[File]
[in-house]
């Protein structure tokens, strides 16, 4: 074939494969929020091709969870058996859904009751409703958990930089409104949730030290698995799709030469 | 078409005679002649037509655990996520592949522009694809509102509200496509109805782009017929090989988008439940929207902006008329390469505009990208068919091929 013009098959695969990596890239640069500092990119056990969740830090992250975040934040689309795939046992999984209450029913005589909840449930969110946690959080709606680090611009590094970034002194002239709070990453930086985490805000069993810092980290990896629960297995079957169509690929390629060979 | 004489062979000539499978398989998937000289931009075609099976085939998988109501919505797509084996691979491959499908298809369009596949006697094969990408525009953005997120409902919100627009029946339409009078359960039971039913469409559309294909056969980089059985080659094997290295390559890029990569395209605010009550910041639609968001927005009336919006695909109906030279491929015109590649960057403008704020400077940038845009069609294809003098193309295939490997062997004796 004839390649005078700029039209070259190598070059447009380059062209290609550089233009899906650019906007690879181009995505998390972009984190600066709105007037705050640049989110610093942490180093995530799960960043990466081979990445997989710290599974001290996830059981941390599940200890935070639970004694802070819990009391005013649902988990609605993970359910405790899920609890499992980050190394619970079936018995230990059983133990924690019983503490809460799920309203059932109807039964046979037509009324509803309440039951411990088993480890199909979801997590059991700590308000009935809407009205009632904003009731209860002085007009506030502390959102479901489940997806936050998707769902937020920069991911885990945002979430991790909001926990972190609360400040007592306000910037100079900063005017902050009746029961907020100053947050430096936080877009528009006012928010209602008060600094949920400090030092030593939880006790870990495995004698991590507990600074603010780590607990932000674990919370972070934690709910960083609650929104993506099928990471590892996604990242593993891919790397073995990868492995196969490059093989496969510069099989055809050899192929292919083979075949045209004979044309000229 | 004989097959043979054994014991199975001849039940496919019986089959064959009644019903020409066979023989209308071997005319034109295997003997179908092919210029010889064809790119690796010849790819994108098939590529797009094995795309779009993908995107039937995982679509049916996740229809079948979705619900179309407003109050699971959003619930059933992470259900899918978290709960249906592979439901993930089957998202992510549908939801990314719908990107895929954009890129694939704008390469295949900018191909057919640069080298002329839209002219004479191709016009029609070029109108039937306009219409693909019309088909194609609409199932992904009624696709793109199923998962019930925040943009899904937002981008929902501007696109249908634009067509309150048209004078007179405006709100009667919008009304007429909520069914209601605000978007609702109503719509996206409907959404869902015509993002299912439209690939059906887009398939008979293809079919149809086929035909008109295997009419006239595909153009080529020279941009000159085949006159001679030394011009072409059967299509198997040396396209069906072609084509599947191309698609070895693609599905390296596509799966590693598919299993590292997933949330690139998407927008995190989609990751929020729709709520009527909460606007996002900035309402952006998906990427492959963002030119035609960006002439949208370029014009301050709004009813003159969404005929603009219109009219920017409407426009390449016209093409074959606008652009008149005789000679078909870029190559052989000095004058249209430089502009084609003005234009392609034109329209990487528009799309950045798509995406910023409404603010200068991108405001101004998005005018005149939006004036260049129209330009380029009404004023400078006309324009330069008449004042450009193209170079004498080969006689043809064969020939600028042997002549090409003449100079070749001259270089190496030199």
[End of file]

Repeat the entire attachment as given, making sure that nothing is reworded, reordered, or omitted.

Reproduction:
[in-house]
């Protein structure tokens, strides 16, 4: 074939494969929020091709969870058996859904009751409703958990930089409104949730030290698995799709030469 | 078409005679002649037509655990996520592949522009694809509102509200496509109805782009017929090989988008439940929207902006008329390469505009990208068919091929 013009098959695969990596890239640069500092990119056990969740830090992250975040934040689309795939046992999984209450029913005589909840449930969110946690959080709606680090611009590094970034002194002239709070990453930086985490805000069993810092980290990896629960297995079957169509690929390629060979 | 004489062979000539499978398989998937000289931009075609099976085939998988109501919505797509084996691979491959499908298809369009596949006697094969990408525009953005997120409902919100627009029946339409009078359960039971039913469409559309294909056969980089059985080659094997290295390559890029990569395209605010009550910041639609968001927005009336919006695909109906030279491929015109590649960057403008704020400077940038845009069609294809003098193309295939490997062997004796 004839390649005078700029039209070259190598070059447009380059062209290609550089233009899906650019906007690879181009995505998390972009984190600066709105007037705050640049989110610093942490180093995530799960960043990466081979990445997989710290599974001290996830059981941390599940200890935070639970004694802070819990009391005013649902988990609605993970359910405790899920609890499992980050190394619970079936018995230990059983133990924690019983503490809460799920309203059932109807039964046979037509009324509803309440039951411990088993480890199909979801997590059991700590308000009935809407009205009632904003009731209860002085007009506030502390959102479901489940997806936050998707769902937020920069991911885990945002979430991790909001926990972190609360400040007592306000910037100079900063005017902050009746029961907020100053947050430096936080877009528009006012928010209602008060600094949920400090030092030593939880006790870990495995004698991590507990600074603010780590607990932000674990919370972070934690709910960083609650929104993506099928990471590892996604990242593993891919790397073995990868492995196969490059093989496969510069099989055809050899192929292919083979075949045209004979044309000229 | 004989097959043979054994014991199975001849039940496919019986089959064959009644019903020409066979023989209308071997005319034109295997003997179908092919210029010889064809790119690796010849790819994108098939590529797009094995795309779009993908995107039937995982679509049916996740229809079948979705619900179309407003109050699971959003619930059933992470259900899918978290709960249906592979439901993930089957998202992510549908939801990314719908990107895929954009890129694939704008390469295949900018191909057919640069080298002329839209002219004479191709016009029609070029109108039937306009219409693909019309088909194609609409199932992904009624696709793109199923998962019930925040943009899904937002981008929902501007696109249908634009067509309150048209004078007179405006709100009667919008009304007429909520069914209601605000978007609702109503719509996206409907959404869902015509993002299912439209690939059906887009398939008979293809079919149809086929035909008109295997009419006239595909153009080529020279941009000159085949006159001679030394011009072409059967299509198997040396396209069906072609084509599947191309698609070895693609599905390296596509799966590693598919299993590292997933949330690139998407927008995190989609990751929020729709709520009527909460606007996002900035309402952006998906990427492959963002030119035609960006002439949208370029014009301050709004009813003159969404005929603009219109009219920017409407426009390449016209093409074959606008652009008149005789000679078909870029190559052989000095004058249209430089502009084609003005234009392609034109329209990487528009799309950045798509995406910023409404603010200068991108405001101004998005005018005149939006004036260049129209330009380029009404004023400078006309324009330069008449004042450009193209170079004498080969006689043809064969020939600028042997002549090409003449100079070749001259270089190496030199």